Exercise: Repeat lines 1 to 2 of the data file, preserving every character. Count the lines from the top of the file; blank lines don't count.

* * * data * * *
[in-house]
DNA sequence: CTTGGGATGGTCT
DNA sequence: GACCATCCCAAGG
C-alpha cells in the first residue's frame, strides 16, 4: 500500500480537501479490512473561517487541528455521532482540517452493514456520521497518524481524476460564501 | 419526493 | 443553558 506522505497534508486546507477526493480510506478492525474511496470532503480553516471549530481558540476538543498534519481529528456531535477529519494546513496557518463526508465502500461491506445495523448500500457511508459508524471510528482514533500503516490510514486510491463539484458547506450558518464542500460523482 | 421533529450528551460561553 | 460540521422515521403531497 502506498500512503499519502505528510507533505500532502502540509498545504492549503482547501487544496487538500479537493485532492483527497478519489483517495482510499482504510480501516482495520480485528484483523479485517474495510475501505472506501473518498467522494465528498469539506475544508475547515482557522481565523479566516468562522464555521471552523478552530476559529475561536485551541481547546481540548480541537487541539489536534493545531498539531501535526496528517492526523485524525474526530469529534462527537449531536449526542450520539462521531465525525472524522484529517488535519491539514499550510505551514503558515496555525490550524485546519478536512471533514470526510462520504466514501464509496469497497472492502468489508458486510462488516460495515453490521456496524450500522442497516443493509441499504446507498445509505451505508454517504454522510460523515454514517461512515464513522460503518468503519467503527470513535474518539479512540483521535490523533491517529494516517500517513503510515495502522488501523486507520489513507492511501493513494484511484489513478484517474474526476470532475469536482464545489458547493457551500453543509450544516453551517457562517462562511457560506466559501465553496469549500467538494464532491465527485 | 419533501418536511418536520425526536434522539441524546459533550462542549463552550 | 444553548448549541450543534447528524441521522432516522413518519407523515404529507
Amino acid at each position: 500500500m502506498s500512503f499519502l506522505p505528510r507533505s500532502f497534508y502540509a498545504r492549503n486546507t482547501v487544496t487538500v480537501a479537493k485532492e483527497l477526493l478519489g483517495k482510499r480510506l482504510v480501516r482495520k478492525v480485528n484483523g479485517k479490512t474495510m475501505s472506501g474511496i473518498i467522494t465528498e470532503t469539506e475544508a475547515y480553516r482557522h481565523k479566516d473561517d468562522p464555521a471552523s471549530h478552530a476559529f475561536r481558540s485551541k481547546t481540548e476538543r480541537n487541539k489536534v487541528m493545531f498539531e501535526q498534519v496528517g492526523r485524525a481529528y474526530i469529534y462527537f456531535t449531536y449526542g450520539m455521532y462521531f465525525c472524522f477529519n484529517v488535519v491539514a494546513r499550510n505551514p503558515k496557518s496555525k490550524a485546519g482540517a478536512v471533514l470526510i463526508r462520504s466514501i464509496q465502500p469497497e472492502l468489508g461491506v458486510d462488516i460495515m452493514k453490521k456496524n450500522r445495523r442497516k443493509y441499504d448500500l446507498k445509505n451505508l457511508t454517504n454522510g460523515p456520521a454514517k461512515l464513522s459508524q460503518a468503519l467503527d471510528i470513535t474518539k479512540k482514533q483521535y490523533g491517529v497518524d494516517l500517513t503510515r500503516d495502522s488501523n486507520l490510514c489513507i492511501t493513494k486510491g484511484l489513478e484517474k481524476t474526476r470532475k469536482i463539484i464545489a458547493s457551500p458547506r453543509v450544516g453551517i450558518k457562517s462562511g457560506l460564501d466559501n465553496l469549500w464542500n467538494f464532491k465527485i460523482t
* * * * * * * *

[in-house]
DNA sequence: CTTGGGATGGTCT